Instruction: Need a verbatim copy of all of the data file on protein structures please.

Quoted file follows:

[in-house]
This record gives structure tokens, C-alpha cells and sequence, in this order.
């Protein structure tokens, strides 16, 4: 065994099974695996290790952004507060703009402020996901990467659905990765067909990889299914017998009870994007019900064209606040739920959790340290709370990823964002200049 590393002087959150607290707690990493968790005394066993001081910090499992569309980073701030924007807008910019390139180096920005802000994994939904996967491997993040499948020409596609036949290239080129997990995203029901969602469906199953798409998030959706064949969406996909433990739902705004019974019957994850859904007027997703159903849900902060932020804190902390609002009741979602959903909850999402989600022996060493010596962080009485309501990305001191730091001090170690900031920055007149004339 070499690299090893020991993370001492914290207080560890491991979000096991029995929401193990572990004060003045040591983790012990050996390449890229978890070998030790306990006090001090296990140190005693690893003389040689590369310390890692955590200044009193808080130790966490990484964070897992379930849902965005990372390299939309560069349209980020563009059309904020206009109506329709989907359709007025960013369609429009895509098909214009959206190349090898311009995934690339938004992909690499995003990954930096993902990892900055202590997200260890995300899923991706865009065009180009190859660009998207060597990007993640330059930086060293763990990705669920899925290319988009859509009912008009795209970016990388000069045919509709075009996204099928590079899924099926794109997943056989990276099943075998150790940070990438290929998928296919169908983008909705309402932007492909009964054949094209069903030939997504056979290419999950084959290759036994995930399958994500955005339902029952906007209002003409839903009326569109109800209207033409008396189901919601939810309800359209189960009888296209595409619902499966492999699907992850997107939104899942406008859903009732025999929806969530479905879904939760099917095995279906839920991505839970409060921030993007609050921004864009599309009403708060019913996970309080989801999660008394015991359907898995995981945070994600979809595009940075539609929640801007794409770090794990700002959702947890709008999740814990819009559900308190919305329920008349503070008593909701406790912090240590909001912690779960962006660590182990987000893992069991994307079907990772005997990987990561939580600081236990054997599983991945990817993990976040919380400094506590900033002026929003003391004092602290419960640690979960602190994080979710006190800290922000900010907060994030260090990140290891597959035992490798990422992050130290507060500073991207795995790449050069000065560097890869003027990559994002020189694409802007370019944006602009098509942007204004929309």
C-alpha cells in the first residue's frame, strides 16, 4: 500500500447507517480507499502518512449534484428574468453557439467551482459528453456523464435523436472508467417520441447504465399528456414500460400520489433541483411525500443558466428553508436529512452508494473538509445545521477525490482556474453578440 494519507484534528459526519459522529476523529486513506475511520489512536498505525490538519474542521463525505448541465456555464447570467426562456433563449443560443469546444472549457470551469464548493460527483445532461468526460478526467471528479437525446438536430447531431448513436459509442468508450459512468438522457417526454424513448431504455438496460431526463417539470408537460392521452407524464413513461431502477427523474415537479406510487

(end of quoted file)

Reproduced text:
[in-house]
This record gives structure tokens, C-alpha cells and sequence, in this order.
């Protein structure tokens, strides 16, 4: 065994099974695996290790952004507060703009402020996901990467659905990765067909990889299914017998009870994007019900064209606040739920959790340290709370990823964002200049 590393002087959150607290707690990493968790005394066993001081910090499992569309980073701030924007807008910019390139180096920005802000994994939904996967491997993040499948020409596609036949290239080129997990995203029901969602469906199953798409998030959706064949969406996909433990739902705004019974019957994850859904007027997703159903849900902060932020804190902390609002009741979602959903909850999402989600022996060493010596962080009485309501990305001191730091001090170690900031920055007149004339 070499690299090893020991993370001492914290207080560890491991979000096991029995929401193990572990004060003045040591983790012990050996390449890229978890070998030790306990006090001090296990140190005693690893003389040689590369310390890692955590200044009193808080130790966490990484964070897992379930849902965005990372390299939309560069349209980020563009059309904020206009109506329709989907359709007025960013369609429009895509098909214009959206190349090898311009995934690339938004992909690499995003990954930096993902990892900055202590997200260890995300899923991706865009065009180009190859660009998207060597990007993640330059930086060293763990990705669920899925290319988009859509009912008009795209970016990388000069045919509709075009996204099928590079899924099926794109997943056989990276099943075998150790940070990438290929998928296919169908983008909705309402932007492909009964054949094209069903030939997504056979290419999950084959290759036994995930399958994500955005339902029952906007209002003409839903009326569109109800209207033409008396189901919601939810309800359209189960009888296209595409619902499966492999699907992850997107939104899942406008859903009732025999929806969530479905879904939760099917095995279906839920991505839970409060921030993007609050921004864009599309009403708060019913996970309080989801999660008394015991359907898995995981945070994600979809595009940075539609929640801007794409770090794990700002959702947890709008999740814990819009559900308190919305329920008349503070008593909701406790912090240590909001912690779960962006660590182990987000893992069991994307079907990772005997990987990561939580600081236990054997599983991945990817993990976040919380400094506590900033002026929003003391004092602290419960640690979960602190994080979710006190800290922000900010907060994030260090990140290891597959035992490798990422992050130290507060500073991207795995790449050069000065560097890869003027990559994002020189694409802007370019944006602009098509942007204004929309």
C-alpha cells in the first residue's frame, strides 16, 4: 500500500447507517480507499502518512449534484428574468453557439467551482459528453456523464435523436472508467417520441447504465399528456414500460400520489433541483411525500443558466428553508436529512452508494473538509445545521477525490482556474453578440 494519507484534528459526519459522529476523529486513506475511520489512536498505525490538519474542521463525505448541465456555464447570467426562456433563449443560443469546444472549457470551469464548493460527483445532461468526460478526467471528479437525446438536430447531431448513436459509442468508450459512468438522457417526454424513448431504455438496460431526463417539470408537460392521452407524464413513461431502477427523474415537479406510487